The overwhelming belief in the medical community is that being overweight is bad for you. It causes a host of diseases, which will inevitably result in premature death. To state that being overweight means that you live longer is the scientific equivalent of standing up and shouting that the Emperor is not actually wearing any clothes at all.

<snip>

If the medical world crushes people who say being overweight won’t kill you any sooner, imagine how it treats people who say statins won’t save your life. Time to call in the North Korean generals with the funny hats.
(I have written to Tom asking for clarification on the part I snipped.)
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Old 03-14-2015, 08:51 PM   #35
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I pass one test every day. I wake up.
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Old 03-14-2015, 09:49 PM   #36
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Quote:
Originally Posted by BTravlin View Post
Looking at the average size of most Americans these days I would say a person's BMI is the easiest indicator of overall health. Rampant obesity is quickly running up the increased incidence of heart disease, high blood pressure, diabetes, joint failures and a myriad of other health problems.

I eat a lot and a lot of stuff that isn't especially good for me but I do exercise and my BMI is in the middle of the range for a male of my age and height. Considering the overwhelming obesity of people I see everyday, I just can't fathom what these people are eating and how much!
Quote:
Originally Posted by RonBoyd View Post
Again, I bring up Dr. Kendrick. Here another excerpt from Tom Naughton's review of his book:

(I have written to Tom asking for clarification on the part I snipped.)
I was going to bring up the studies that show that overweight and slightly obese people have longer life spans, but I see Ron beat me to it. So obviously I don't think BMI is the most important test. However, based on BTravlin's statement about food intake and all the conditions that are tied to it, I started to wonder what we're defining as health? Is it a longer life span (without requiring live in care or a nursing home)? Or is it the ability to do semi-athletic activities without popping a blood vessel?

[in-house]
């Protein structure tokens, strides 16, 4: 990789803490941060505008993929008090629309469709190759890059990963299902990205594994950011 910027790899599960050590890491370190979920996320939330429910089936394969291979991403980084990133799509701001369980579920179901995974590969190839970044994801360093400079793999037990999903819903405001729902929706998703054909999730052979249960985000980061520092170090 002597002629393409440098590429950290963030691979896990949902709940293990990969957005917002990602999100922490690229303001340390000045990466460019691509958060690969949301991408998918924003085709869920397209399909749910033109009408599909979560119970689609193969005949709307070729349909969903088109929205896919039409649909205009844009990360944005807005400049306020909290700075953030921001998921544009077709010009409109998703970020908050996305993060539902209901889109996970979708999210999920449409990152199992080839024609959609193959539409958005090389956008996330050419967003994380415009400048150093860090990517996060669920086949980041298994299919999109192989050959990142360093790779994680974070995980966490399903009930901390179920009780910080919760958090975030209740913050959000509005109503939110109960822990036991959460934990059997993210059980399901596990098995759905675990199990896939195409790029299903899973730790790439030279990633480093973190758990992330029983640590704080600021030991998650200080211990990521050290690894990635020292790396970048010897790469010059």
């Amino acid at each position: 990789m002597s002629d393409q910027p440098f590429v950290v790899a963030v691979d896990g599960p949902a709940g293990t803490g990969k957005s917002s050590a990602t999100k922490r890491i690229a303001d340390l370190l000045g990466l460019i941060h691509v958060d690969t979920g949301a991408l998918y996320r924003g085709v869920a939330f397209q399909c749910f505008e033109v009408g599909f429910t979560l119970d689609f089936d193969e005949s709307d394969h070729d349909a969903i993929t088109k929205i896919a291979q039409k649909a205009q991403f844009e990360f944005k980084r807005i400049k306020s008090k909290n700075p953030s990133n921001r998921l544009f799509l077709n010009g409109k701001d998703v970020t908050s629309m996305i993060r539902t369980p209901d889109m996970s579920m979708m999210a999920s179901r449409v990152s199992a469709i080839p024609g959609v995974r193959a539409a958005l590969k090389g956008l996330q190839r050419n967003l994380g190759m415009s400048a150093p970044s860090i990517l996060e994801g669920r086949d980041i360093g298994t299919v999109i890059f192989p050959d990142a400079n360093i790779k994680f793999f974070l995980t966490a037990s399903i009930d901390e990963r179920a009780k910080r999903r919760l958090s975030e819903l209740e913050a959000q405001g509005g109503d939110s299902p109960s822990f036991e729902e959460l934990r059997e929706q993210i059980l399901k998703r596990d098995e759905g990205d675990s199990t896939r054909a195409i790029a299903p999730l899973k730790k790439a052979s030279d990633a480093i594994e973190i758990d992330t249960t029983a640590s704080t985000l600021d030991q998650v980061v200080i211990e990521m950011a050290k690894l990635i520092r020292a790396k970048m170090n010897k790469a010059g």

I've been coming to the viewpoint that Dr. Kendrick espouses, that nobody is going to get out alive, and life should be lived and enjoyed. Having said that, I would like to lose some more weight and be a bit more flexible and balanced so I can do things like get in and out of my kayak easier. Obviously, at nearly 60 I'm going to feel aches and pains doing things I used to do without them. But I can minimize that with things like diet, and maybe keeping up my Qi Gong and Tai Chi classes.

So I guess my definition of health is the ability to do most of the activities you enjoy. My definition of happiness is doing most of the activities I enjoy, including eating and drinking and smoking things that are blacklisted in today's society. I know I'm going to die at some point, and I'm hoping all my diseases and conditions help make it fast when it happens. But in the meantime I'd like to enjoy my life.

So I have to chime in with the people who are saying the one test they think is most important is getting out of bed in the morning. Or early afternoon, depending on how fun the night was.
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Old 03-14-2015, 10:35 PM   #37
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Hear, hear.
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Old 03-15-2015, 09:19 AM   #38
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Hear, hear.
Thanks RonBoyd and Harley. SomeHow I missed that important little nugget.

The Problem With All of This 'Overweight People Live Longer' News — The Atlantic
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Old 03-15-2015, 09:22 AM   #39
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Again, I bring up Dr. Kendrick. Here another excerpt from Tom Naughton's review of his book:

(I have written to Tom asking for clarification on the part I snipped.)
I did not know that BMI between 25 and 30 has better longevity statistics. I won't feel compelled to push my weight back into the "normal" range.
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Old 03-15-2015, 09:47 AM   #40
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And it doesn't hurt to revisit this gem from "60 Minutes" periodically (or, at least, keep it in mind all the time):

Living to 90 and beyond - CBS News